We had gone south for Easter, driving along the coast until we ran out of stamina, and stopping at the first motel with a vacancy. Tina had fallen asleep before I’d gotten out of the shower, sprawled on her stomach across the top of the bed nearest the window. I’d covered her with a spare blanket from the closet, and slept alone in the second bed.

We haven’t heard from Olivia in months.

Yesterday, we stopped for lunch at a diner along the highway. We sat at a booth by the window, and watched the cars speeding along the highway between us and the ocean.

“We could just keep driving,” Tina said. She turned her coffee cup slowly in her hands, not drinking it. “Not go back.”

“We have to go back,” I said. “Somebody has to feed the cat.”

“We should’ve brought her with us.”

Now, Tina mumbles something in her sleep, and she rolls over, facing the window and the chair where I am sitting. She fumbles with the blanket covering her for a moment, and pulls it back from her bare leg. Sometime during the night she has taken off her pants, although I don’t see them on the floor. Perhaps they are as tangled up in her blanket as she is.

She does not wake.

I unlock my phone and scroll through the photos there that I’d taken yesterday on our drive: blurred scenery as seen from the highway, shoreline landscapes from where we’d stopped to walk the waterline, Tina’s profile as she had taken her turn driving. There’s something missing from these photos, but I can’t decide what it is. It’s like I’m not looking at actual photographs, but rather an artist’s rendition of the images, hyperreal but achingly false at the same time.

I get up from the chair and go to the motel room’s sink, where the coffee maker sits on the counter. I expect the coffee will be horrible, but I need something to do, and I am hoping the smell of coffee will wake Tina from her sleep. I am not in a hurry to leave the motel, but I am feeling uncomfortably lonely, and having her awake will help alleviate that.

The police took my report on Olivia, filing the paperwork, assuring me that anything that needed to be done would be. I have heard nothing from them in two months, and I doubt that I ever will.

“I need a shower,” Tina croaks from the bed. “I feel like death.”

“I made coffee,” I say.

“Motel coffee is shit,” she says. “Pour me a cup.” She kicks the blanket completely free, letting it fall off the bed and onto the carpet, and lays on her back on the mattress. “Where are my pants?” she asks the ceiling.

“No idea,” I say. “I didn’t take them off you. Maybe you ate them.”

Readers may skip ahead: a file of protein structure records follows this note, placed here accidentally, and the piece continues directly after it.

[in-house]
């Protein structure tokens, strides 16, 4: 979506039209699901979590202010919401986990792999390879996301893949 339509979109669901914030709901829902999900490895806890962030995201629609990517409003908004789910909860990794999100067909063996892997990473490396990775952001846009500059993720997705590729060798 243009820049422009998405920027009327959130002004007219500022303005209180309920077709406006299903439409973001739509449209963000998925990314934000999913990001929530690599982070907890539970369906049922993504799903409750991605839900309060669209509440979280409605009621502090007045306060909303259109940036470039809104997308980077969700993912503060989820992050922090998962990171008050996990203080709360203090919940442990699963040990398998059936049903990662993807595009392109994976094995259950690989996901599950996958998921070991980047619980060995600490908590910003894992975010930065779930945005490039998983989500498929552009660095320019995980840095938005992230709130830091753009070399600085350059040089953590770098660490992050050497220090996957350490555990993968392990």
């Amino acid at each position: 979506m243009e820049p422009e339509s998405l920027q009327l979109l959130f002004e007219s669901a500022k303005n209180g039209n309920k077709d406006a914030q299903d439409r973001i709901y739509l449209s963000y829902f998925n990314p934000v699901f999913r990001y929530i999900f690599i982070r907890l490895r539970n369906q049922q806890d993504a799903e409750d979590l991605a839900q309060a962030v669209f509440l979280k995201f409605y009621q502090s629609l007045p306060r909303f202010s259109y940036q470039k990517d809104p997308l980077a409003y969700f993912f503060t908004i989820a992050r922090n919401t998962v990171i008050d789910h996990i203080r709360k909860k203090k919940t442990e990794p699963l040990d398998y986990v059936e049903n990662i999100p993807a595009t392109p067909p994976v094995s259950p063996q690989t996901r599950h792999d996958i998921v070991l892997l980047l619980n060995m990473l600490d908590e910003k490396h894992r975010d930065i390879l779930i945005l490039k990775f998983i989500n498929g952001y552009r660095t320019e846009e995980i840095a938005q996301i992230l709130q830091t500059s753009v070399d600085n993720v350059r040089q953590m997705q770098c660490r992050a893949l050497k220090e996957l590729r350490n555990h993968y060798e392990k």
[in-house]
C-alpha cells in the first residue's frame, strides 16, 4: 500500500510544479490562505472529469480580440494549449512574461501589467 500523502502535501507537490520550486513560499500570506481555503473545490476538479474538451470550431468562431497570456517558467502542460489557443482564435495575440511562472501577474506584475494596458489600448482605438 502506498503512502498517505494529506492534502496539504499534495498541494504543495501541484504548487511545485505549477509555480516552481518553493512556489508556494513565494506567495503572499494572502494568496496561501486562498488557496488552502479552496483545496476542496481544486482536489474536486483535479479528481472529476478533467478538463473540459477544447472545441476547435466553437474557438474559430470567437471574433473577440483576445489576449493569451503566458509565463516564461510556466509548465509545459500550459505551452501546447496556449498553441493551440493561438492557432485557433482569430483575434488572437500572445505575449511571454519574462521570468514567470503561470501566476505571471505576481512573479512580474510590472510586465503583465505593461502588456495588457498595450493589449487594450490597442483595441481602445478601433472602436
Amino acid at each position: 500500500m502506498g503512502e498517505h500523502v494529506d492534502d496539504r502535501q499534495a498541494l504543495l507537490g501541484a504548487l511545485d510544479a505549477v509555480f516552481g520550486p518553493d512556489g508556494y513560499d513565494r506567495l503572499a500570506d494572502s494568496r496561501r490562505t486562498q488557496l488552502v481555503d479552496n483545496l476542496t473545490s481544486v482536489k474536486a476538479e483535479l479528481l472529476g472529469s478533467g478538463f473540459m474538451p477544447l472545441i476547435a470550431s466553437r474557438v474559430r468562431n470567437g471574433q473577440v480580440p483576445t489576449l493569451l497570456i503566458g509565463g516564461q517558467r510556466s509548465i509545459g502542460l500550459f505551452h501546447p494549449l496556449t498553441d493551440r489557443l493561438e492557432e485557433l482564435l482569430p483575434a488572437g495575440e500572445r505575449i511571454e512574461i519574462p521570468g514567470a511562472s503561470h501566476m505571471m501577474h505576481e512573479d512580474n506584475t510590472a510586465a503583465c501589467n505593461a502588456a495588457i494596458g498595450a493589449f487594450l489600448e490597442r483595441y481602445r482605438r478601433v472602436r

“Would explain the cotton mouth. Coffee. Now.” I pour her drink into a plastic motel cup and bring it to her, black. She sits up and crosses her legs, taking the cup from me and sipping at the coffee. She grimaces. “Terrible.”

“Going to want more?”

“Obviously.” She sets the cup onto the nightstand and slides onto her back again. She grabs one of the pillows and puts it over her face. “Where are we?” she asks, muffled.

“Don’t know. Motel. Somewhere.”

“Did we go to a carnival last night?”

“What? No, no carnivals.”

“Was I drinking?” she asks.

“Not that I saw.”

“I feel like I was drinking.”

“Maybe in your sleep,” I say.

She tosses the pillow onto the floor with the blanket. “Do we really have to go home today? I don’t want to.”

“I have to work tomorrow. Pretty sure you do too.”

“We’re going to the beach. I refuse to go home until we go to the beach.”

“You have to find your pants first,” I say. “You can’t go like that.”

“It’s almost the same as a bathing suit.”

“It’ll be too cold for a bathing suit. You need pants.”

“You’re not the boss of me.”

“Someone has to be,” I say. I kick at the blanket on the floor, twisting it until I see a bit of her jeans within its folds. “There’s your pants.”

“Forget it,” she says. “I brought a dress. I’ll wear that.”

“Guess you’re the boss of you,” I say.

“Damn skippy.” She sits up again and has more of her coffee. “Seriously. Where are we?”

“Around Carmel.”

“Is Clint Eastwood still mayor?”

“I don’t think so. I think that was just in the nineties.”

“Huh,” she says. “Time flies.”

“Get up,” I say. “Get dressed and I’ll buy you breakfast.”

“Bacon,” she says. “And coffee that isn’t shitty.”